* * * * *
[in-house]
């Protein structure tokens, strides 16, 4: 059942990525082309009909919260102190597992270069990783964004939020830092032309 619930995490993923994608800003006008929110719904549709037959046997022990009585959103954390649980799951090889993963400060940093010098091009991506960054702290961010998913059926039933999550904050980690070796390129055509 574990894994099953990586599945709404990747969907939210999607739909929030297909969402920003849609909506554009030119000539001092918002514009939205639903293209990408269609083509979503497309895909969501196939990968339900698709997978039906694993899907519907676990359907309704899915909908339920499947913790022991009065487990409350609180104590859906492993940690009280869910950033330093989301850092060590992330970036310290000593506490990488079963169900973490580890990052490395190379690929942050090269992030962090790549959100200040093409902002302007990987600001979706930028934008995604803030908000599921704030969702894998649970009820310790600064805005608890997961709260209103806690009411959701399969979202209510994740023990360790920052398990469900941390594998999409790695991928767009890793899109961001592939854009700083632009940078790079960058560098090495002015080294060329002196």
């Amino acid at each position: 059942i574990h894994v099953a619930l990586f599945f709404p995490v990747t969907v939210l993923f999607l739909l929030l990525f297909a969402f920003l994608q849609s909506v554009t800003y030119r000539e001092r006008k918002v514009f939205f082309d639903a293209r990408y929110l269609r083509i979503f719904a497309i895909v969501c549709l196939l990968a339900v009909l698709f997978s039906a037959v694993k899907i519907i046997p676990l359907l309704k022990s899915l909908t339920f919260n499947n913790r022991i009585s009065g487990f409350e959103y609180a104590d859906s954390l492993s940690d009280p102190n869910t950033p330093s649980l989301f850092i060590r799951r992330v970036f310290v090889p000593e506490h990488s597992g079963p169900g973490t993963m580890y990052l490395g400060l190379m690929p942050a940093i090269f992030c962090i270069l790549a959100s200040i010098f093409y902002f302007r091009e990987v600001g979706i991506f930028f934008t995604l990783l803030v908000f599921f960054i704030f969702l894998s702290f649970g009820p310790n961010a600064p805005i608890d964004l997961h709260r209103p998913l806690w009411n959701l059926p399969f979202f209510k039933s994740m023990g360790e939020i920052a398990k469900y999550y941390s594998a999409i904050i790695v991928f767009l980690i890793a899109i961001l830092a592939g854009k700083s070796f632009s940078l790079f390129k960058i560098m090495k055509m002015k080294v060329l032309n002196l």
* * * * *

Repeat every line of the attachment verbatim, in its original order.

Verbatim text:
[in-house]
């Protein structure tokens, strides 16, 4: 059942990525082309009909919260102190597992270069990783964004939020830092032309 619930995490993923994608800003006008929110719904549709037959046997022990009585959103954390649980799951090889993963400060940093010098091009991506960054702290961010998913059926039933999550904050980690070796390129055509 574990894994099953990586599945709404990747969907939210999607739909929030297909969402920003849609909506554009030119000539001092918002514009939205639903293209990408269609083509979503497309895909969501196939990968339900698709997978039906694993899907519907676990359907309704899915909908339920499947913790022991009065487990409350609180104590859906492993940690009280869910950033330093989301850092060590992330970036310290000593506490990488079963169900973490580890990052490395190379690929942050090269992030962090790549959100200040093409902002302007990987600001979706930028934008995604803030908000599921704030969702894998649970009820310790600064805005608890997961709260209103806690009411959701399969979202209510994740023990360790920052398990469900941390594998999409790695991928767009890793899109961001592939854009700083632009940078790079960058560098090495002015080294060329002196």
């Amino acid at each position: 059942i574990h894994v099953a619930l990586f599945f709404p995490v990747t969907v939210l993923f999607l739909l929030l990525f297909a969402f920003l994608q849609s909506v554009t800003y030119r000539e001092r006008k918002v514009f939205f082309d639903a293209r990408y929110l269609r083509i979503f719904a497309i895909v969501c549709l196939l990968a339900v009909l698709f997978s039906a037959v694993k899907i519907i046997p676990l359907l309704k022990s899915l909908t339920f919260n499947n913790r022991i009585s009065g487990f409350e959103y609180a104590d859906s954390l492993s940690d009280p102190n869910t950033p330093s649980l989301f850092i060590r799951r992330v970036f310290v090889p000593e506490h990488s597992g079963p169900g973490t993963m580890y990052l490395g400060l190379m690929p942050a940093i090269f992030c962090i270069l790549a959100s200040i010098f093409y902002f302007r091009e990987v600001g979706i991506f930028f934008t995604l990783l803030v908000f599921f960054i704030f969702l894998s702290f649970g009820p310790n961010a600064p805005i608890d964004l997961h709260r209103p998913l806690w009411n959701l059926p399969f979202f209510k039933s994740m023990g360790e939020i920052a398990k469900y999550y941390s594998a999409i904050i790695v991928f767009l980690i890793a899109i961001l830092a592939g854009k700083s070796f632009s940078l790079f390129k960058i560098m090495k055509m002015k080294v060329l032309n002196l």